These help measure and audit the level of risk involved in sharing key information. In some instances, just the knowledge that the project is in development in the first place may be top secret information and so you need to think carefully about how you protect your data. If the information is highly valuable, then you probably don’t want to be sharing it across international borders, NDAs can only go so far and with external partners, there’s always the risk of something leaking out, accidentally or otherwise.
Communication Capabilities and Teamwork
Communication lies at the heart of any good relationship and so it’s essential you find an external development partner that can effectively collaborate with you every step of the way. Project strategy, transparency, management and delivery all need to be regularly communicated to ensure all parties are working from the same page. This is particularly important when it comes to developing alignment on deliverables, deadlines and problem solving. The better the working relationship, the more successful it’s likely to be.
The best outsourced software development partners don’t come cheap, so you need to think about how your budget may influence the output you receive. They say ‘you get what you pay for’ and this applies to the world of outsourced software development too. You need a good budget to receive great output; high quality outsourcing should not be seen as a cost-effective alternative to other development options.
‘They say ‘you get what you pay for’ and this applies to the world of outsourced software development too.’
It’s important to consider the comparative costs between outsourcing software development and other opportunities before making a decision. When you consider the cost of traditional recruitment; freelancers, contractors, recruiters etc. you can quickly see that the financial difference is minimal at best.
You also need to consider how your budget is going to be spent and ensure there is a clear understanding around resource allocation within projects.
Due Diligence on the Outsourced Software Development Partner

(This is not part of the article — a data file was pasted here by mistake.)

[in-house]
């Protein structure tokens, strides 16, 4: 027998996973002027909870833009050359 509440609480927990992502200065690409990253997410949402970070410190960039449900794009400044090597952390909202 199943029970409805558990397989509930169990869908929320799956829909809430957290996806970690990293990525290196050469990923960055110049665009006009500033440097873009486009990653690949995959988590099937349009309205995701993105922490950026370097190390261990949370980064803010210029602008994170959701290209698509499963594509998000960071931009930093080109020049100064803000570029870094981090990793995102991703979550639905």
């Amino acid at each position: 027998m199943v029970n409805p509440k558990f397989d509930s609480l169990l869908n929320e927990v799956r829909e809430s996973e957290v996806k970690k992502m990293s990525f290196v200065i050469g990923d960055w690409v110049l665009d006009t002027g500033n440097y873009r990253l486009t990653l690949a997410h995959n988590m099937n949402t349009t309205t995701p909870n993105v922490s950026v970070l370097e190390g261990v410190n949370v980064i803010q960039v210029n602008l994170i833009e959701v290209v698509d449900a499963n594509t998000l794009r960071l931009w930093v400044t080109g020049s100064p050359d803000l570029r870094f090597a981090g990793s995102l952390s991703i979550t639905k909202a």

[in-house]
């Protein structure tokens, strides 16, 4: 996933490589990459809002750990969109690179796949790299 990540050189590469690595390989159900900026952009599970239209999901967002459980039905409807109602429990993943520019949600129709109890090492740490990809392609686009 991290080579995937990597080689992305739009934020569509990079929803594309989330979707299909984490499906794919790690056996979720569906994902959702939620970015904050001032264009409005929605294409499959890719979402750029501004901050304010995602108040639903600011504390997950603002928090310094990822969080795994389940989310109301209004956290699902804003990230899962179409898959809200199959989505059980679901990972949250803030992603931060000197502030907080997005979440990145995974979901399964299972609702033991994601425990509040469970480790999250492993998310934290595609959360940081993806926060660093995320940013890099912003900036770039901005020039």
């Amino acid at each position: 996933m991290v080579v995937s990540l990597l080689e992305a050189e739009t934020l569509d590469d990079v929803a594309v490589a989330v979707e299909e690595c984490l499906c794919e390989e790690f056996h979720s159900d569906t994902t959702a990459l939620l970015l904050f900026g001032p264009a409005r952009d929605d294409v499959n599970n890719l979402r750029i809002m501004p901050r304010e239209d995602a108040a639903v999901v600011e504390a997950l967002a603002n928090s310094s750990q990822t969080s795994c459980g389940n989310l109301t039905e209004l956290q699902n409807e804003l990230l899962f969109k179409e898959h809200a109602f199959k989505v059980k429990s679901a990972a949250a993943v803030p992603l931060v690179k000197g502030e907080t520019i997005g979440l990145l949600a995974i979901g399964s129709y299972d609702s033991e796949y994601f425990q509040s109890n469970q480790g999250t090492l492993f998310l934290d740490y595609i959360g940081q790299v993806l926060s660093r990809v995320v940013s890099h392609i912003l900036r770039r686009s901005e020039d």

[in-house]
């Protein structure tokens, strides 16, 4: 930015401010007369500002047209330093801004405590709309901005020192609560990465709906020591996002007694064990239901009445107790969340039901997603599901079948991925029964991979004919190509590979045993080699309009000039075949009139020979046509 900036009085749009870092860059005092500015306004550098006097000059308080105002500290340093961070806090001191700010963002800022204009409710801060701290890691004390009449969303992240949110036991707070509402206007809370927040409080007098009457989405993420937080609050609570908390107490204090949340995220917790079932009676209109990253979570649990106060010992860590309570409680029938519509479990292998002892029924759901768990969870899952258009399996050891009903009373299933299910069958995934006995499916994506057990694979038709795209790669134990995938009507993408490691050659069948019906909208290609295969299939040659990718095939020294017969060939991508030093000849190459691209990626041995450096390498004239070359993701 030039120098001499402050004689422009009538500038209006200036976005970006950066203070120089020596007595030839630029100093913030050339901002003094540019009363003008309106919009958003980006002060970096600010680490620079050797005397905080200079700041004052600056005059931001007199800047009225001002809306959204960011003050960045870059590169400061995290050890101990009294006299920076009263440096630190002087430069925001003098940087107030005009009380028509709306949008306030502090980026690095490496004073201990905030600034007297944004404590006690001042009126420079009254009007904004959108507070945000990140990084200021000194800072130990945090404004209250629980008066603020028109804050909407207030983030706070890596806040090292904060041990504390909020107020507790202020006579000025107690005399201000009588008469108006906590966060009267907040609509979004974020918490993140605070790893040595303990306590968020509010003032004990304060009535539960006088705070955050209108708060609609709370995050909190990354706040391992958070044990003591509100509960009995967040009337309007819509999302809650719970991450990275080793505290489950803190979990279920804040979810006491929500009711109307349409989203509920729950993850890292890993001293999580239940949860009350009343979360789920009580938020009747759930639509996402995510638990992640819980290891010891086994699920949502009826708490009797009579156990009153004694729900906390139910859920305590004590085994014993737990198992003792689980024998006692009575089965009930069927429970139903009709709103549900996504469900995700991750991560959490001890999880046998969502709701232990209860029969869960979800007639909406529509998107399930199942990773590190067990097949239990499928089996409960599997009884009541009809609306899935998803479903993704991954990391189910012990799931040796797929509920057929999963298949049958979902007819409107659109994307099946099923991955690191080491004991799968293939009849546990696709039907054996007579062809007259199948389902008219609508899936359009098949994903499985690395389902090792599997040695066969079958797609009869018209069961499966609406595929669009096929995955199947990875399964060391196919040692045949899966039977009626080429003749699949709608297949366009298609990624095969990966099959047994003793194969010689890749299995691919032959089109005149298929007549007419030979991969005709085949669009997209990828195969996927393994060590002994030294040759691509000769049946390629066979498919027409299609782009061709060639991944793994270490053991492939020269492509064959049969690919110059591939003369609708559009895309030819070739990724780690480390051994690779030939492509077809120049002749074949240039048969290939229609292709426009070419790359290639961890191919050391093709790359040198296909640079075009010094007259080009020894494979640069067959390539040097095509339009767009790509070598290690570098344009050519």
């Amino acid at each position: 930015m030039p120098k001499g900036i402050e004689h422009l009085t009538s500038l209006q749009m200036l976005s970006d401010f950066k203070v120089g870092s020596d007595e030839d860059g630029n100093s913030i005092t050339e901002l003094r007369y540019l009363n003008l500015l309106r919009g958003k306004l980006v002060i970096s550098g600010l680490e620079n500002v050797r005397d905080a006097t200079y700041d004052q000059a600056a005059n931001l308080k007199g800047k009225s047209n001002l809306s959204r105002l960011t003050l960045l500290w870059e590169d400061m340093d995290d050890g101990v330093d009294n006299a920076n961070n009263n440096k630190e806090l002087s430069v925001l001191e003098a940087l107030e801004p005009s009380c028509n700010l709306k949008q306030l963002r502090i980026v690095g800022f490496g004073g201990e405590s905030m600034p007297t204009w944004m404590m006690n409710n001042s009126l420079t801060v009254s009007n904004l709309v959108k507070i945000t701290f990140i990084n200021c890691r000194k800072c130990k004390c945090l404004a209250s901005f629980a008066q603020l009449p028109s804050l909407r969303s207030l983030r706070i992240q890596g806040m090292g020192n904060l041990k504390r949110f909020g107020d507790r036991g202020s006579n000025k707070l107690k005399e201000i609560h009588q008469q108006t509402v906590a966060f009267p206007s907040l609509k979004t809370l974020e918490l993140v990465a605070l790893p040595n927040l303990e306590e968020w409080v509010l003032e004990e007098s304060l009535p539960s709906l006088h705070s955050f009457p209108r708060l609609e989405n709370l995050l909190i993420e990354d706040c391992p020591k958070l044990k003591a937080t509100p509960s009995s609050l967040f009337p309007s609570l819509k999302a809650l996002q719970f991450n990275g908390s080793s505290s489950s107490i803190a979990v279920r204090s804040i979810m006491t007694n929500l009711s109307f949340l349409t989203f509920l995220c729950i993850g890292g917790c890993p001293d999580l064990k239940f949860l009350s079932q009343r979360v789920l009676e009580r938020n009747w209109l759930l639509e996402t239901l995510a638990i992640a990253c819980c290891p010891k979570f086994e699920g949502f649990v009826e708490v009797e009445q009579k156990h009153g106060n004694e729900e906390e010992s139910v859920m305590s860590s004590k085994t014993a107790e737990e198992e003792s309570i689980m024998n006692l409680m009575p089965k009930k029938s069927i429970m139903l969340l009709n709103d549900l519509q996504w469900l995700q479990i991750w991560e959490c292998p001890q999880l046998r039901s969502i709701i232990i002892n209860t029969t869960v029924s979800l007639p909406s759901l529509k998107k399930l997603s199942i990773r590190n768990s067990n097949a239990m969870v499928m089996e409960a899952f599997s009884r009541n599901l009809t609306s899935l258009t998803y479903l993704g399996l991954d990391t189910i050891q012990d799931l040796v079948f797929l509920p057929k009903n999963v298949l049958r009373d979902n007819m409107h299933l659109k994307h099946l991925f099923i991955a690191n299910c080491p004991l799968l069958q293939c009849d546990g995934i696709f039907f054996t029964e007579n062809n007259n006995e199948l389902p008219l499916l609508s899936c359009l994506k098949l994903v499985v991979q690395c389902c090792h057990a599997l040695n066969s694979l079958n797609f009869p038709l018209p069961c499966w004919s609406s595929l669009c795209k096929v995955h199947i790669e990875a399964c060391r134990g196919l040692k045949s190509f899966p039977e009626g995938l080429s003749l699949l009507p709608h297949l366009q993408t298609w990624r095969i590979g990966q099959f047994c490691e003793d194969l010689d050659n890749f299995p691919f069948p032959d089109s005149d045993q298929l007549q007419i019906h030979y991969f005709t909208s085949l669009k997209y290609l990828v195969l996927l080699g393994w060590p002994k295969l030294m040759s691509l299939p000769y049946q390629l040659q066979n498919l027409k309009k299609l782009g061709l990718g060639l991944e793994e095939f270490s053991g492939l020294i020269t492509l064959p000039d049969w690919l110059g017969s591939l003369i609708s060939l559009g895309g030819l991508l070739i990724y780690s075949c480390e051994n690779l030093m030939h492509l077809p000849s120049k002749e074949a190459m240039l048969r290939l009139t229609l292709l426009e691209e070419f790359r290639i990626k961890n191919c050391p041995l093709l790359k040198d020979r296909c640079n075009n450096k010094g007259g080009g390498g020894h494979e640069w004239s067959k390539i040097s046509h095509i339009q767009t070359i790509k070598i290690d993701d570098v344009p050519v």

Finding the right outsourcing partner is just as hard as making the decision to outsource in the first place. You need to ensure they are the right fit, have the right capabilities and can get the job completed to an acceptable standard. Of course, this is easier said than done. To ensure you find a partner who meets your expectations, you need to do your due diligence, and in many cases this is a multi-faceted process. After all, it’s essential you evaluate everything from the experience and capabilities of the external team, to their company culture, communication and language skills. It’s a big undertaking!
‘It’s essential you evaluate everything from the experience and capabilities of the external team, to their company culture, communication and language skills.’
These characteristics all influence the nature of your relationship and may also impact the delivery of the project. With so many variables to consider, this is often the hardest part of the outsourcing process, particularly as the consequences of the wrong choice are so high.
Before taking the plunge on the outsourcing of your software development project, you first need to weigh-up the advantages and disadvantages of such an approach. In some instances it may not be the best course of action for your business, and so it’s important that careful consideration is made before pushing ahead.
You need to take into account multiple factors while you evaluate the opportunity. As a significant strategic investment, it’s critical you take the time to measure your companies’ needs, and compare them appropriately with external partner’s capabilities and alternative options too.
The more effort and time you put-in to making a final decision on outsourcing a software development project, the more prepared you’ll be in the event you decide to commit. This will ensure you have clarity on all factors involved and are ready for the opportunities and challenges outsourcing presents.